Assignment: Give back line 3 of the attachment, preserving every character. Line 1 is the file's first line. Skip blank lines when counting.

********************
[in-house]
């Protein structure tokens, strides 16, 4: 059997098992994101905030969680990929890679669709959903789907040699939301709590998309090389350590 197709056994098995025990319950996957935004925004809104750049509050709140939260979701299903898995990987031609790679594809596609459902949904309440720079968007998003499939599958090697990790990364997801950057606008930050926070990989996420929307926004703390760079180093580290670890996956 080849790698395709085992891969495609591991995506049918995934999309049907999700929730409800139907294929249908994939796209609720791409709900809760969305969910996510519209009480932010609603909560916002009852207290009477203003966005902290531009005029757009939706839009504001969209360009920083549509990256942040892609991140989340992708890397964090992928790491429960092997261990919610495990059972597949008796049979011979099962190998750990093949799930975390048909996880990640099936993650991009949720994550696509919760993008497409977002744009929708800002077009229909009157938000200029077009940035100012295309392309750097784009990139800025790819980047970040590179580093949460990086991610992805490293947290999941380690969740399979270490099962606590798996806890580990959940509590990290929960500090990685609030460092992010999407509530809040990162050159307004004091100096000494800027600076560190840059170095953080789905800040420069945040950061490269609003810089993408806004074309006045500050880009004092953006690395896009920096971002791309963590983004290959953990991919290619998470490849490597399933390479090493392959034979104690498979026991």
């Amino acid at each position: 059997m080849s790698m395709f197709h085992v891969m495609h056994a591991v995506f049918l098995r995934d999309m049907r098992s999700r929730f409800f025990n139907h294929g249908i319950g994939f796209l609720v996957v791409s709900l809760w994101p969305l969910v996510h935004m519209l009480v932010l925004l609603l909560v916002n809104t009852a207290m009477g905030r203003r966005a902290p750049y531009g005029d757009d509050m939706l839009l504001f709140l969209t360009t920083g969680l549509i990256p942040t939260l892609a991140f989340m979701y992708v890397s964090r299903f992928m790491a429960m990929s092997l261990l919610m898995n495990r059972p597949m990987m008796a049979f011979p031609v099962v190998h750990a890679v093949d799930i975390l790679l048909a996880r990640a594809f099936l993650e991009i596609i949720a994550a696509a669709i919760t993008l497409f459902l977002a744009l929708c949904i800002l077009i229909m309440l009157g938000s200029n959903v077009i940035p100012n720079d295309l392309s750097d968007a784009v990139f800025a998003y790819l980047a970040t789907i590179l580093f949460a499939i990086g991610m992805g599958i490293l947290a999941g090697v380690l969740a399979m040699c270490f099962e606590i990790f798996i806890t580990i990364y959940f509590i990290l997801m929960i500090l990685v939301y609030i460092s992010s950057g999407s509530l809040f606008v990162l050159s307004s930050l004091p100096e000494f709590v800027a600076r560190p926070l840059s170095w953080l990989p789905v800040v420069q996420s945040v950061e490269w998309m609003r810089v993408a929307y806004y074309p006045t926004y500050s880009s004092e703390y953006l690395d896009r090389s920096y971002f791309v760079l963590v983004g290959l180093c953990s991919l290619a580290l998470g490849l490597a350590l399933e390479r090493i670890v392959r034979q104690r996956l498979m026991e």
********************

């Amino acid at each position: 059997m080849s790698m395709f197709h085992v891969m495609h056994a591991v995506f049918l098995r995934d999309m049907r098992s999700r929730f409800f025990n139907h294929g249908i319950g994939f796209l609720v996957v791409s709900l809760w994101p969305l969910v996510h935004m519209l009480v932010l925004l609603l909560v916002n809104t009852a207290m009477g905030r203003r966005a902290p750049y531009g005029d757009d509050m939706l839009l504001f709140l969209t360009t920083g969680l549509i990256p942040t939260l892609a991140f989340m979701y992708v890397s964090r299903f992928m790491a429960m990929s092997l261990l919610m898995n495990r059972p597949m990987m008796a049979f011979p031609v099962v190998h750990a890679v093949d799930i975390l790679l048909a996880r990640a594809f099936l993650e991009i596609i949720a994550a696509a669709i919760t993008l497409f459902l977002a744009l929708c949904i800002l077009i229909m309440l009157g938000s200029n959903v077009i940035p100012n720079d295309l392309s750097d968007a784009v990139f800025a998003y790819l980047a970040t789907i590179l580093f949460a499939i990086g991610m992805g599958i490293l947290a999941g090697v380690l969740a399979m040699c270490f099962e606590i990790f798996i806890t580990i990364y959940f509590i990290l997801m929960i500090l990685v939301y609030i460092s992010s950057g999407s509530l809040f606008v990162l050159s307004s930050l004091p100096e000494f709590v800027a600076r560190p926070l840059s170095w953080l990989p789905v800040v420069q996420s945040v950061e490269w998309m609003r810089v993408a929307y806004y074309p006045t926004y500050s880009s004092e703390y953006l690395d896009r090389s920096y971002f791309v760079l963590v983004g290959l180093c953990s991919l290619a580290l998470g490849l490597a350590l399933e390479r090493i670890v392959r034979q104690r996956l498979m026991e």